I think this falls into obvious category: In a year when the GDP growth was higher in emerging economies, companies that built markets in those countries were likely to do better.
Business Week reported on a Goldman Sachs report that showed that the 50 companies in the S&P 500-stock index with the highest revenues from international sales (a median of 68% from outside of the US, vs. a median of 25% for the total S&P 500) returned an average of 51% in 2009, vs. 26% for the S&P 500 overall.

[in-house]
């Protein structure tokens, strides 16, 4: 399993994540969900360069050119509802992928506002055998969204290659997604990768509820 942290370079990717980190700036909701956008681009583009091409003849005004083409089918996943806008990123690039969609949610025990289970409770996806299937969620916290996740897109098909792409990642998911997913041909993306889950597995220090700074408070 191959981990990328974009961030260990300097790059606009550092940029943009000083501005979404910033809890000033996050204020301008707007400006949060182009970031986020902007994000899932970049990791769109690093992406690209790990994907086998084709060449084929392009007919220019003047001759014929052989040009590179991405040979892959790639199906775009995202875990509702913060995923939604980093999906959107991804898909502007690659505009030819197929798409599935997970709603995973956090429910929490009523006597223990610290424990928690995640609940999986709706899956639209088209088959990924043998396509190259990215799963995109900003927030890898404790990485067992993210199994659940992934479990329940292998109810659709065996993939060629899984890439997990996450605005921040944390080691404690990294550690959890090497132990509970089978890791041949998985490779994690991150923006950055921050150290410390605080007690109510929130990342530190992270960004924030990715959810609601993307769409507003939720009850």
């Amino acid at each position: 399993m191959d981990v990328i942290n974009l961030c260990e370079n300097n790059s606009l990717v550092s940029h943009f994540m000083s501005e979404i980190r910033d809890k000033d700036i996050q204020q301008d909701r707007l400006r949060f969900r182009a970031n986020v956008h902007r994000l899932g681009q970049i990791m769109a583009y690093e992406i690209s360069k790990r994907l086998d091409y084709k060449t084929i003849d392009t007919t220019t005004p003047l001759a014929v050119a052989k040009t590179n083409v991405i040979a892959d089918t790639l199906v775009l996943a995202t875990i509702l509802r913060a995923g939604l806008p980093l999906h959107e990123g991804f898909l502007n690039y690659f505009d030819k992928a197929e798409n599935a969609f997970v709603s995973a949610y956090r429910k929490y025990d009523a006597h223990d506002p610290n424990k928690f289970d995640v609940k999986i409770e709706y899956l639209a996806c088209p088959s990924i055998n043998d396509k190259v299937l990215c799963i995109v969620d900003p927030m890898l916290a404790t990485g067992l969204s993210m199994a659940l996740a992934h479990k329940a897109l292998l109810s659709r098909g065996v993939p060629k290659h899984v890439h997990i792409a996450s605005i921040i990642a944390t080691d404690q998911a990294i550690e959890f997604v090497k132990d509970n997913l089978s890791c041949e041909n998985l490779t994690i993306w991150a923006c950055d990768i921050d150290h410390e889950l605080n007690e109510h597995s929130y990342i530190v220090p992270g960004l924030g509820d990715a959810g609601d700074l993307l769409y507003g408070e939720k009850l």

Their mild comment: ‘The trend may well continue. Goldman strategist David Kostin favors “firms with high sales exposure to Brazil, Russian, India and China…given the significantly higher GDP growth outlook.”‘
What a difference a few years makes. In the past, business saw the BRIC countries as being primarily a source of lower operating costs, and companies with significant sales in the BRIC countries were viewed as having a risky strategy. What will see in another decade?